Our approach might be classed as a 'whole student' approach where administrative, curricular (academic skills programs) and cocurricular activities (transition and student leadership programs) all form part of our responsibilities (Evenbech & Hamilton 2006). Student Services has an important role to play in facilitating student engagement because of this unique relationship with students and has a responsibility to ensure that the ways in which we communicate reflect best practice. This includes being in touch with what students' personal communication environments are and assessing how we can constructively use the tools they use amongst themselves to communicate with them. If communication and engagement can be facilitated by the use of web tools, then there will be a positive, flow on effect to the classroom.
We were confident that ICTs could add value to our programs and what we can offer students but we were mindful that adopting different tools would require some learning on the part of all staff within the unit. Our intention was to trial and to adopt those tools that were useful for the communication needs of particular programs, not to use technology just because it was available. Heavy workloads and in some instances, an inbuilt resistance to change and experimentation noted in the literature (Fitzgibbon & Jones, 2004), meant that the interest of staff had to be engaged and benefits to them explained, to gain their cooperation. Staff awareness raising and professional development has become a significant component of the project as individuals recognised the importance to being familiar with the terminology and applications of ICTs.
Indeed, the National Research Council in the United States has concluded that competency with information technology is imperative in contemporary higher education and has labelled these attributes as fluency in information technology: FITness (Moore, Moore & Fowler 2005: 3). FITness requires three kinds of knowledge: contemporary skills, foundational concepts and intellectual capabilities, that latter being the capability to apply IT to complex situations. To bridge the gap between staff expertise and student needs, according to Moore, Moore and Fowler, universities 'must address awareness, enablement and integration':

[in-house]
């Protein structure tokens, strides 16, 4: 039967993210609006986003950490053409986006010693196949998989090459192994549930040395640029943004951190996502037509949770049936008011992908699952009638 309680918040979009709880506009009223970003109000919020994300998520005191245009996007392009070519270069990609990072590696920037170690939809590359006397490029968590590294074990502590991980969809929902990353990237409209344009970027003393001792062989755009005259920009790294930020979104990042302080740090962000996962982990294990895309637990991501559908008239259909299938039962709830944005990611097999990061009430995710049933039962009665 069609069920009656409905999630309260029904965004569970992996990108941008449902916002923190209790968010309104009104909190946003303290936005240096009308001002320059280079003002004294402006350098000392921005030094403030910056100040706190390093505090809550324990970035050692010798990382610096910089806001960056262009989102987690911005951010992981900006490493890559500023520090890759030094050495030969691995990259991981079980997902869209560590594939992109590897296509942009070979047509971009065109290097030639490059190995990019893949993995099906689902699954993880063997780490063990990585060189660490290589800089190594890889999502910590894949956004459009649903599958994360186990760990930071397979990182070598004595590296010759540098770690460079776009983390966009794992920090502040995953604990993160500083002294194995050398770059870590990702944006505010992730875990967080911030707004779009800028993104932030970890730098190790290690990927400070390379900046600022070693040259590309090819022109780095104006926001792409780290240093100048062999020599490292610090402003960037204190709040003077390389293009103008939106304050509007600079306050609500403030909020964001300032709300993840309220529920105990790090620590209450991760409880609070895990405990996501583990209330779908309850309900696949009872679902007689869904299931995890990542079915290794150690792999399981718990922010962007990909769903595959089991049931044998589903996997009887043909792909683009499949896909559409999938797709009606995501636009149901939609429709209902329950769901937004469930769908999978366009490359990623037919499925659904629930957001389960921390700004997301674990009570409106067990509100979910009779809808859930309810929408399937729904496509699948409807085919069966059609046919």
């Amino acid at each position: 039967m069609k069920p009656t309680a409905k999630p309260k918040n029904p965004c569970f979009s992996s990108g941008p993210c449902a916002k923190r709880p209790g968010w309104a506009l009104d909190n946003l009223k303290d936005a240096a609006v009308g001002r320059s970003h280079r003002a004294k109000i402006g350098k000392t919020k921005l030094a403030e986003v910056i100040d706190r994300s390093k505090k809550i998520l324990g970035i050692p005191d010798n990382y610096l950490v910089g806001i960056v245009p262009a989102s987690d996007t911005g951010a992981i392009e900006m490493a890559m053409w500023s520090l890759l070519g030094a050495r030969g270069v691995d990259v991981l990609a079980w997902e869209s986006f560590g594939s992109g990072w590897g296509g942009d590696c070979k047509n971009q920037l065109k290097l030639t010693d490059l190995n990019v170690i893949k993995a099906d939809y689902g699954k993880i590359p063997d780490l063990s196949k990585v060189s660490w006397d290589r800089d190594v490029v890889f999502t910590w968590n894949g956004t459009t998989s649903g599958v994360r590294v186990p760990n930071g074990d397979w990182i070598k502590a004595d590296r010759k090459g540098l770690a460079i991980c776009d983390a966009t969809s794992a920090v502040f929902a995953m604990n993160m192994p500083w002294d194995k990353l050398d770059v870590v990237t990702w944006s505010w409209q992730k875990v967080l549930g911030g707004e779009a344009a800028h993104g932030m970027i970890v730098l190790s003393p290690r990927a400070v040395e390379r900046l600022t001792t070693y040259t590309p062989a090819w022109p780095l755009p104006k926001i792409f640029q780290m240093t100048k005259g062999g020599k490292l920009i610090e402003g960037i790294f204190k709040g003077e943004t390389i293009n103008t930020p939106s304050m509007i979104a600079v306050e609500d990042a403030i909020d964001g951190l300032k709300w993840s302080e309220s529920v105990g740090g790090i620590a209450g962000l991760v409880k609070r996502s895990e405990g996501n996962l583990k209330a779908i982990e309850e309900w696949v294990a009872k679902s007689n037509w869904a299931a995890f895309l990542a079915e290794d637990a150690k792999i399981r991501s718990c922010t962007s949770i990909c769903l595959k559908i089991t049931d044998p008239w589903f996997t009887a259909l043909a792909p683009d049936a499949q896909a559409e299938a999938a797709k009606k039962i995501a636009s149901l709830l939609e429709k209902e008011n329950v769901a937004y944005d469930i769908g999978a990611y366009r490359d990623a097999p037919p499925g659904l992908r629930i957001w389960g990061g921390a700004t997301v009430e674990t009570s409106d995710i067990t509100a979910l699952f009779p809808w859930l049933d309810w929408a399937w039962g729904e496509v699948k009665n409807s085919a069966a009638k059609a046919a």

Both professional and academic staff must be FIT to create the learning environments that their students expect. We would argue that we need to be FIT just to have the skill of integration, to keep up with what our students already know about technology and think about how we can apply it for their benefit.
- Awareness of students' approaches to meeting their learning needs and what technologies are available to them;
- Enablement through professional development so that staff have the skills needed to implement systemic change;
- Integration, or the ability to bring together the disparate pieces needed - pedagogy, learning space design, technology, support, policies - to enable successful learning (2005, 3-4)
The initial stage of the NODE project, then, focused on assessing and improving staff awareness of ICTs and their potential applications in different program contexts. This was achieved initially by raising the topic as a subject of discussion in a staff open space forum, dedicated to determining strategic directions for our unit in the coming year. The value of this technique was that it allowed interest to surface as part of a wider discussion of staff IT training needs within an informal and non-threatening environment, but at the same time sparked an awareness in some that there were applications that they were unfamiliar with although keen to learn more about. Another outcome was that there was a wider group beyond the project team that were keen to develop IT skills.
The next stage involved this group developing a comprehensive online IT skills audit and administering it to staff. As the skills audit would provide useful information in areas needing further development generally, the exercise received strong support from management and staff responded to the request to participate. The audit identified for the project team the degree of knowledge of ICTs held by staff. Respondents could chose from the following choices of answers (adapted slightly to relate to each statement/question):